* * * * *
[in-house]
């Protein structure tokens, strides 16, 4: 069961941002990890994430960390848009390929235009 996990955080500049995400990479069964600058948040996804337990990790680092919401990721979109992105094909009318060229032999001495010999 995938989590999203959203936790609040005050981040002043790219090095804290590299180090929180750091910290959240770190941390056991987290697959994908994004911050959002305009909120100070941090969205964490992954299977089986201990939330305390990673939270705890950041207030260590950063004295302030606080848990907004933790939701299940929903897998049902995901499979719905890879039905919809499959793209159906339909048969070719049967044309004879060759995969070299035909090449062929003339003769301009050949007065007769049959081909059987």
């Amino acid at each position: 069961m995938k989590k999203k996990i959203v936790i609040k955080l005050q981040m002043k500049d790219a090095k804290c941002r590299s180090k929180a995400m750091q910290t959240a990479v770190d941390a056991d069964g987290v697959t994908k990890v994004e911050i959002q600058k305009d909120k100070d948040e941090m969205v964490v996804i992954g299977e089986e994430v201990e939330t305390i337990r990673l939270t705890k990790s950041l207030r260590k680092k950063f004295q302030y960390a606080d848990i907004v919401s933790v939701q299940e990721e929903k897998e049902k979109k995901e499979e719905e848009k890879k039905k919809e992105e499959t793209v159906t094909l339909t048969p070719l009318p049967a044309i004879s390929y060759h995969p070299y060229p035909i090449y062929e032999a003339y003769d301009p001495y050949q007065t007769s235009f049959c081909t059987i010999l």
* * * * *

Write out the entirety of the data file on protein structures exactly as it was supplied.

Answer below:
[in-house]
């Protein structure tokens, strides 16, 4: 069961941002990890994430960390848009390929235009 996990955080500049995400990479069964600058948040996804337990990790680092919401990721979109992105094909009318060229032999001495010999 995938989590999203959203936790609040005050981040002043790219090095804290590299180090929180750091910290959240770190941390056991987290697959994908994004911050959002305009909120100070941090969205964490992954299977089986201990939330305390990673939270705890950041207030260590950063004295302030606080848990907004933790939701299940929903897998049902995901499979719905890879039905919809499959793209159906339909048969070719049967044309004879060759995969070299035909090449062929003339003769301009050949007065007769049959081909059987």
């Amino acid at each position: 069961m995938k989590k999203k996990i959203v936790i609040k955080l005050q981040m002043k500049d790219a090095k804290c941002r590299s180090k929180a995400m750091q910290t959240a990479v770190d941390a056991d069964g987290v697959t994908k990890v994004e911050i959002q600058k305009d909120k100070d948040e941090m969205v964490v996804i992954g299977e089986e994430v201990e939330t305390i337990r990673l939270t705890k990790s950041l207030r260590k680092k950063f004295q302030y960390a606080d848990i907004v919401s933790v939701q299940e990721e929903k897998e049902k979109k995901e499979e719905e848009k890879k039905k919809e992105e499959t793209v159906t094909l339909t048969p070719l009318p049967a044309i004879s390929y060759h995969p070299y060229p035909i090449y062929e032999a003339y003769d301009p001495y050949q007065t007769s235009f049959c081909t059987i010999l």